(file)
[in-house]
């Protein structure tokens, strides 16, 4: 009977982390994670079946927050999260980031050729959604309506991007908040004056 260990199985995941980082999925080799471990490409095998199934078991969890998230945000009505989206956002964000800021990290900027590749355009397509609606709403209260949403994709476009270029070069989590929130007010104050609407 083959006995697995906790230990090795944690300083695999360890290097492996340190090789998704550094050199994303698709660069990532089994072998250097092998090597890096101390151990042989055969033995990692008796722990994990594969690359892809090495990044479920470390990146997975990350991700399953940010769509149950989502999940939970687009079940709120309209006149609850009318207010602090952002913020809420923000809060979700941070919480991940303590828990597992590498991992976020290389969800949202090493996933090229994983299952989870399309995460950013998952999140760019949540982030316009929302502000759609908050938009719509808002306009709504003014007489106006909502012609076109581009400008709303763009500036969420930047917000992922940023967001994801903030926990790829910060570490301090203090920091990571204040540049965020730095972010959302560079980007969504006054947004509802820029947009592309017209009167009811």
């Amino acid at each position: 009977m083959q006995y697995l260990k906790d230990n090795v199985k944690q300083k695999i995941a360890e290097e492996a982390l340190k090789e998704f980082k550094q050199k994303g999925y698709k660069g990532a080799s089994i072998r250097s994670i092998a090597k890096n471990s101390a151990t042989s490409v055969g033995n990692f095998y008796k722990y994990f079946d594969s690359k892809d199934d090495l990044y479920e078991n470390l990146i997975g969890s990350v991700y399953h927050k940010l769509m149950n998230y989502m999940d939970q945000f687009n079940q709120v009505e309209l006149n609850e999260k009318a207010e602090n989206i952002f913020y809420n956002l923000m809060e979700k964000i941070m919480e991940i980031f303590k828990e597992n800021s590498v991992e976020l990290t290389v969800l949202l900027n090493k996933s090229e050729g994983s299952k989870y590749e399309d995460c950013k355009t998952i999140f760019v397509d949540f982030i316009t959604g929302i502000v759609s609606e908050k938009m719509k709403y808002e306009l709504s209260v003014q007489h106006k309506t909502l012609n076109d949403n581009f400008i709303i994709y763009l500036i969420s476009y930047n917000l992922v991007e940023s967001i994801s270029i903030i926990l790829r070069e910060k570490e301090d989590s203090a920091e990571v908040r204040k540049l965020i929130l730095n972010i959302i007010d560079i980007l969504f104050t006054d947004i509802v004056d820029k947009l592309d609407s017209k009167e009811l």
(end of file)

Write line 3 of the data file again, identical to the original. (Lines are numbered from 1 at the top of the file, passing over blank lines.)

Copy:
């Amino acid at each position: 009977m083959q006995y697995l260990k906790d230990n090795v199985k944690q300083k695999i995941a360890e290097e492996a982390l340190k090789e998704f980082k550094q050199k994303g999925y698709k660069g990532a080799s089994i072998r250097s994670i092998a090597k890096n471990s101390a151990t042989s490409v055969g033995n990692f095998y008796k722990y994990f079946d594969s690359k892809d199934d090495l990044y479920e078991n470390l990146i997975g969890s990350v991700y399953h927050k940010l769509m149950n998230y989502m999940d939970q945000f687009n079940q709120v009505e309209l006149n609850e999260k009318a207010e602090n989206i952002f913020y809420n956002l923000m809060e979700k964000i941070m919480e991940i980031f303590k828990e597992n800021s590498v991992e976020l990290t290389v969800l949202l900027n090493k996933s090229e050729g994983s299952k989870y590749e399309d995460c950013k355009t998952i999140f760019v397509d949540f982030i316009t959604g929302i502000v759609s609606e908050k938009m719509k709403y808002e306009l709504s209260v003014q007489h106006k309506t909502l012609n076109d949403n581009f400008i709303i994709y763009l500036i969420s476009y930047n917000l992922v991007e940023s967001i994801s270029i903030i926990l790829r070069e910060k570490e301090d989590s203090a920091e990571v908040r204040k540049l965020i929130l730095n972010i959302i007010d560079i980007l969504f104050t006054d947004i509802v004056d820029k947009l592309d609407s017209k009167e009811l």